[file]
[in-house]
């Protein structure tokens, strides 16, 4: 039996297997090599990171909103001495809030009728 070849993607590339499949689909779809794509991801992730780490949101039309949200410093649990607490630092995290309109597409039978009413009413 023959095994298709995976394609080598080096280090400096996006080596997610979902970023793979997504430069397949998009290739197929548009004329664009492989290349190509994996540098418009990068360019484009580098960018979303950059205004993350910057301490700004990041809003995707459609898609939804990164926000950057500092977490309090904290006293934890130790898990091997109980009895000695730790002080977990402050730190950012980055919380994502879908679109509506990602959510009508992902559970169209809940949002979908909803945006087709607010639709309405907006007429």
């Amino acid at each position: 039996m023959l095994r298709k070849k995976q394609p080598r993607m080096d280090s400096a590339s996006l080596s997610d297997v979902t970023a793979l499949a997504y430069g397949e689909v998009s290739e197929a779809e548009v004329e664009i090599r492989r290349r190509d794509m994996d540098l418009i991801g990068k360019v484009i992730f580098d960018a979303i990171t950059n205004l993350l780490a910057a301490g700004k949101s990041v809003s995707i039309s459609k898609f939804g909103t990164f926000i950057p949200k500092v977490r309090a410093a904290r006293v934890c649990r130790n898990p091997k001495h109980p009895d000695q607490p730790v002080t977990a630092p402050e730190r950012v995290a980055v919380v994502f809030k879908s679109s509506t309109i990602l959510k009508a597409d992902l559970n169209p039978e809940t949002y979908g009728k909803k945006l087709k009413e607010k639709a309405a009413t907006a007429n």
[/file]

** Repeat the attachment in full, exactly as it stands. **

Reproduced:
[in-house]
């Protein structure tokens, strides 16, 4: 039996297997090599990171909103001495809030009728 070849993607590339499949689909779809794509991801992730780490949101039309949200410093649990607490630092995290309109597409039978009413009413 023959095994298709995976394609080598080096280090400096996006080596997610979902970023793979997504430069397949998009290739197929548009004329664009492989290349190509994996540098418009990068360019484009580098960018979303950059205004993350910057301490700004990041809003995707459609898609939804990164926000950057500092977490309090904290006293934890130790898990091997109980009895000695730790002080977990402050730190950012980055919380994502879908679109509506990602959510009508992902559970169209809940949002979908909803945006087709607010639709309405907006007429």
């Amino acid at each position: 039996m023959l095994r298709k070849k995976q394609p080598r993607m080096d280090s400096a590339s996006l080596s997610d297997v979902t970023a793979l499949a997504y430069g397949e689909v998009s290739e197929a779809e548009v004329e664009i090599r492989r290349r190509d794509m994996d540098l418009i991801g990068k360019v484009i992730f580098d960018a979303i990171t950059n205004l993350l780490a910057a301490g700004k949101s990041v809003s995707i039309s459609k898609f939804g909103t990164f926000i950057p949200k500092v977490r309090a410093a904290r006293v934890c649990r130790n898990p091997k001495h109980p009895d000695q607490p730790v002080t977990a630092p402050e730190r950012v995290a980055v919380v994502f809030k879908s679109s509506t309109i990602l959510k009508a597409d992902l559970n169209p039978e809940t949002y979908g009728k909803k945006l087709k009413e607010k639709a309405a009413t907006a007429n």